There’s an ever-more vocal and populous movement taking shape: that of the demand for true access to justice. The pitch for these demands has increased, exponentially, over the course of the last decade. The other two pillars of access in our society – access to healthcare and access to education – are now no longer drowning out the voices of the former, given the sheer extent of the problems that we’re learning about with respect to the consequences of inadequate justice.
So, with respect to the Divisional Court situation, that is certainly something that I think a lot of people want to see changed – and I predict it won't be long before it is changed, whether in earnest or de facto.
Among the many challenges that the Law Society's monopolization of legal advice and legal services has brought about for it, is that of a full frontal attack by a former lawyer who is now vigorously challenging it on this. I have no opinion on the merits of the specific challenges being made, as I have not seen or read the pleadings on it. http://harrykopyto.ca/
As well, there's been a lot of overall controversy about the assumption of paralegal regulation by the LSUC. The federal competition watchdog is fielding a considerable volume of complaint about this. And despite the many arguments that are being advanced for regulation of paralegals, I haven't yet been privy to any one argument that soundly rebuts the fact that it seems odd (some say, perverse), from a purely logical perspective, that an established competitor ought to fall to regulation by its competition.
On the international level, the OECD has expressed significant concern with over-regulation in Canada. Such powerful international organizations hold tremendous, albeit indirect, sway over Canada’s bond ratings (and hence, how much money we have left over for social programs after servicing our bond-rated debt). One notch of a downgrade can translate into billions in additional interest costs. With the stroke of a pen by Moody’s, the available money for a country’s entire social safety net can evaporate. A severe case where this has already happened (although, with more than one downgrade): Greece. If there is one thing that can be said with greater confidence than the certainty of death and taxes, it is that any government hoping to stay in power DOES NOT want this to occur.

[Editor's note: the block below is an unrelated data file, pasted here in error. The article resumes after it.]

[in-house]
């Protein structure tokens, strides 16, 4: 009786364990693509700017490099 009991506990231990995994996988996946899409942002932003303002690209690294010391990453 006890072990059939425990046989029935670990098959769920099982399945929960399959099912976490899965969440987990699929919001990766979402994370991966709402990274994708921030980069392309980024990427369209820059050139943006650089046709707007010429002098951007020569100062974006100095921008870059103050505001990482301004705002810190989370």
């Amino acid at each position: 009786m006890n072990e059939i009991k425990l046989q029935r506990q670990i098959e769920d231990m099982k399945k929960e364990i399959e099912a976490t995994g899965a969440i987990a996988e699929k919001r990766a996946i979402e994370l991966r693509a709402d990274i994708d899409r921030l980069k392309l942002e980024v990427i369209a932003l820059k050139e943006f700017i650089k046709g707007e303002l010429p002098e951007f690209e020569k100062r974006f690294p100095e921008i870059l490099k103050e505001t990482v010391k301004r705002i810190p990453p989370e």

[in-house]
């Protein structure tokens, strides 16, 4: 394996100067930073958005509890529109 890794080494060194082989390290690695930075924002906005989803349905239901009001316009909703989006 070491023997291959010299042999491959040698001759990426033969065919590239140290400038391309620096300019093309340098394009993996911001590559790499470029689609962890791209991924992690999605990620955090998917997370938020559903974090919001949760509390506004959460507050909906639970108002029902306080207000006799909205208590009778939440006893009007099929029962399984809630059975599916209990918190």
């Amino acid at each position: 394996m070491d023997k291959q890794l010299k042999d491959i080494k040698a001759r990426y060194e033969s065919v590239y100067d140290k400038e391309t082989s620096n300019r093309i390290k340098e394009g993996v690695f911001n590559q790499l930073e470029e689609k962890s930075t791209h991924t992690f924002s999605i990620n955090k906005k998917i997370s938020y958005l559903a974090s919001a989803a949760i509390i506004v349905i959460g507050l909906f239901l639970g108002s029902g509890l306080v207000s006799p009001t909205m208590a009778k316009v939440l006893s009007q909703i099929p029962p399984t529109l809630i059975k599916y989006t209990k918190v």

Currently, given that governments have to be increasingly careful about allocating scarce judicial resources, appellate courts continue on their slow, lilting march towards e-hearings and strictly written argument (as is already the norm in many appellate courts in the U.S.), in lieu, altogether, of oral argument. The consequence: the final arbiter of who represents clients seems likely to fall to the forces of technology.
Thus, if the legal challenges, the Competition Tribunal, and pressures from the OECD et al. closely watching Canada from a competitive perspective do not soon formally kill off the legal service and legal advice monopoly, it'll simply get done de facto.
Global legal service and advice outsourcing to jurisdictions who don't answer to the LSUC (presently and most notably, India – but soon China given it is destined to become the largest English-speaking country in several years), will mean that the electronic conduit we know of as the Internet will be getting used to pipe in far more affordable legal services, and deliver advice, for e-hearings, and to prepare the written briefs. Those forces are already moving the clock to the witching hour at breakneck speed.
Once the legal service and legal advice market opens up in this way, it will hardly be of any use to try to restrict what domestic paralegals do. Domestic paralegals will, I believe, find that niche services will be embraced in many areas for which value can be provided to the end-user in the interests of improved access to justice.
Everyone wins when this happens.
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